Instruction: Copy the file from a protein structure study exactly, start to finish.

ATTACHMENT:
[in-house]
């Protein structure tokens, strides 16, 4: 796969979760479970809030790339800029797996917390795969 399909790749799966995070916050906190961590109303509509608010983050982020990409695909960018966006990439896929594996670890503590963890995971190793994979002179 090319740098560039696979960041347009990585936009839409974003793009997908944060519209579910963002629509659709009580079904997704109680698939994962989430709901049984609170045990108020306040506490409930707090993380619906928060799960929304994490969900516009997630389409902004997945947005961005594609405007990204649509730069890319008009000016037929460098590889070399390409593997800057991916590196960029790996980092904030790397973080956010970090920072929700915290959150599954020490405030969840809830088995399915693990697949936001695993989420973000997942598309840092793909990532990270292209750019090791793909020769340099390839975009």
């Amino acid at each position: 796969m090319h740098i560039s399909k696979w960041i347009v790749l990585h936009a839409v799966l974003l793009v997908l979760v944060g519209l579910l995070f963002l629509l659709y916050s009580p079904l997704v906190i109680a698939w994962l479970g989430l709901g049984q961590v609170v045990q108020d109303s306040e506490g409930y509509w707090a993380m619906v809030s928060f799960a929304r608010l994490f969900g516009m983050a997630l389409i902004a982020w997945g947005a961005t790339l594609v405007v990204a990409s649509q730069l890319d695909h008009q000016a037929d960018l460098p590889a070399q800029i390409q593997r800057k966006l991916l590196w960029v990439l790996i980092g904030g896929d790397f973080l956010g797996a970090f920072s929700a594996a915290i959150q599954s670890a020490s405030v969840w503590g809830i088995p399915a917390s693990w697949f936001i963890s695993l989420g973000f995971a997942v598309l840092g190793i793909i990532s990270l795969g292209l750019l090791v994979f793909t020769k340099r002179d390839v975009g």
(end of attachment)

[in-house]
């Protein structure tokens, strides 16, 4: 796969979760479970809030790339800029797996917390795969 399909790749799966995070916050906190961590109303509509608010983050982020990409695909960018966006990439896929594996670890503590963890995971190793994979002179 090319740098560039696979960041347009990585936009839409974003793009997908944060519209579910963002629509659709009580079904997704109680698939994962989430709901049984609170045990108020306040506490409930707090993380619906928060799960929304994490969900516009997630389409902004997945947005961005594609405007990204649509730069890319008009000016037929460098590889070399390409593997800057991916590196960029790996980092904030790397973080956010970090920072929700915290959150599954020490405030969840809830088995399915693990697949936001695993989420973000997942598309840092793909990532990270292209750019090791793909020769340099390839975009």
């Amino acid at each position: 796969m090319h740098i560039s399909k696979w960041i347009v790749l990585h936009a839409v799966l974003l793009v997908l979760v944060g519209l579910l995070f963002l629509l659709y916050s009580p079904l997704v906190i109680a698939w994962l479970g989430l709901g049984q961590v609170v045990q108020d109303s306040e506490g409930y509509w707090a993380m619906v809030s928060f799960a929304r608010l994490f969900g516009m983050a997630l389409i902004a982020w997945g947005a961005t790339l594609v405007v990204a990409s649509q730069l890319d695909h008009q000016a037929d960018l460098p590889a070399q800029i390409q593997r800057k966006l991916l590196w960029v990439l790996i980092g904030g896929d790397f973080l956010g797996a970090f920072s929700a594996a915290i959150q599954s670890a020490s405030v969840w503590g809830i088995p399915a917390s693990w697949f936001i963890s695993l989420g973000f995971a997942v598309l840092g190793i793909i990532s990270l795969g292209l750019l090791v994979f793909t020769k340099r002179d390839v975009g």